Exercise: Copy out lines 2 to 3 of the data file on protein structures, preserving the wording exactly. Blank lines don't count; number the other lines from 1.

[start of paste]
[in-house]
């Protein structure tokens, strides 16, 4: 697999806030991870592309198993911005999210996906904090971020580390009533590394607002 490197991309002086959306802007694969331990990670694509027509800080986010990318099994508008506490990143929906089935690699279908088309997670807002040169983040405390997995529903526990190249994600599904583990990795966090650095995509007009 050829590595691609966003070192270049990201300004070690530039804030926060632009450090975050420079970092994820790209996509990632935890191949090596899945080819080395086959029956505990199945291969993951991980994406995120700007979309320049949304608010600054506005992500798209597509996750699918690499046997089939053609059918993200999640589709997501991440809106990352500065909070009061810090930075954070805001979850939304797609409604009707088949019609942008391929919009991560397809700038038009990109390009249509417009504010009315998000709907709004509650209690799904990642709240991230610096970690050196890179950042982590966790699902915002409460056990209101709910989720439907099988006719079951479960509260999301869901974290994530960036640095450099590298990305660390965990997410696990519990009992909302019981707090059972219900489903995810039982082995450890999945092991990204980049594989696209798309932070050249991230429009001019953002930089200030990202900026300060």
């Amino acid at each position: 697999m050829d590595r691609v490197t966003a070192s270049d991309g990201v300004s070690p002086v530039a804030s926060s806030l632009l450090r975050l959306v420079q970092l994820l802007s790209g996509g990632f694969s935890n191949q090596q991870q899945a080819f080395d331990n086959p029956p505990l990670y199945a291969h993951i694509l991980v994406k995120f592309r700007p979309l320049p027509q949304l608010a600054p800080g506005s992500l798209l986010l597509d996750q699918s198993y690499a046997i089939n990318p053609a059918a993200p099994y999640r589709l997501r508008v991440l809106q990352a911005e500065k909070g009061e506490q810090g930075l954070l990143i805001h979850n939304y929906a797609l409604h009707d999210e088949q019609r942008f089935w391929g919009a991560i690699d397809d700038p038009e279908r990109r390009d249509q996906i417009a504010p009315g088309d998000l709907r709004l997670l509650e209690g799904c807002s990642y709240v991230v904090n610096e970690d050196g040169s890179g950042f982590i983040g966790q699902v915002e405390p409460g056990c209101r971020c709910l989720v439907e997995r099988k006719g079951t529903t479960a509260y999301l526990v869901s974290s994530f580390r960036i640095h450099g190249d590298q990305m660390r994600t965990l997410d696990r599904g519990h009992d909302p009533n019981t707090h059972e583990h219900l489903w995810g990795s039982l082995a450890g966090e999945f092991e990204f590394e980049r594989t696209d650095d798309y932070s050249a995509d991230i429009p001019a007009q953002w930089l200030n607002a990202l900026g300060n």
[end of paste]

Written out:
């Protein structure tokens, strides 16, 4: 697999806030991870592309198993911005999210996906904090971020580390009533590394607002 490197991309002086959306802007694969331990990670694509027509800080986010990318099994508008506490990143929906089935690699279908088309997670807002040169983040405390997995529903526990190249994600599904583990990795966090650095995509007009 050829590595691609966003070192270049990201300004070690530039804030926060632009450090975050420079970092994820790209996509990632935890191949090596899945080819080395086959029956505990199945291969993951991980994406995120700007979309320049949304608010600054506005992500798209597509996750699918690499046997089939053609059918993200999640589709997501991440809106990352500065909070009061810090930075954070805001979850939304797609409604009707088949019609942008391929919009991560397809700038038009990109390009249509417009504010009315998000709907709004509650209690799904990642709240991230610096970690050196890179950042982590966790699902915002409460056990209101709910989720439907099988006719079951479960509260999301869901974290994530960036640095450099590298990305660390965990997410696990519990009992909302019981707090059972219900489903995810039982082995450890999945092991990204980049594989696209798309932070050249991230429009001019953002930089200030990202900026300060």
């Amino acid at each position: 697999m050829d590595r691609v490197t966003a070192s270049d991309g990201v300004s070690p002086v530039a804030s926060s806030l632009l450090r975050l959306v420079q970092l994820l802007s790209g996509g990632f694969s935890n191949q090596q991870q899945a080819f080395d331990n086959p029956p505990l990670y199945a291969h993951i694509l991980v994406k995120f592309r700007p979309l320049p027509q949304l608010a600054p800080g506005s992500l798209l986010l597509d996750q699918s198993y690499a046997i089939n990318p053609a059918a993200p099994y999640r589709l997501r508008v991440l809106q990352a911005e500065k909070g009061e506490q810090g930075l954070l990143i805001h979850n939304y929906a797609l409604h009707d999210e088949q019609r942008f089935w391929g919009a991560i690699d397809d700038p038009e279908r990109r390009d249509q996906i417009a504010p009315g088309d998000l709907r709004l997670l509650e209690g799904c807002s990642y709240v991230v904090n610096e970690d050196g040169s890179g950042f982590i983040g966790q699902v915002e405390p409460g056990c209101r971020c709910l989720v439907e997995r099988k006719g079951t529903t479960a509260y999301l526990v869901s974290s994530f580390r960036i640095h450099g190249d590298q990305m660390r994600t965990l997410d696990r599904g519990h009992d909302p009533n019981t707090h059972e583990h219900l489903w995810g990795s039982l082995a450890g966090e999945f092991e990204f590394e980049r594989t696209d650095d798309y932070s050249a995509d991230i429009p001019a007009q953002w930089l200030n607002a990202l900026g300060n």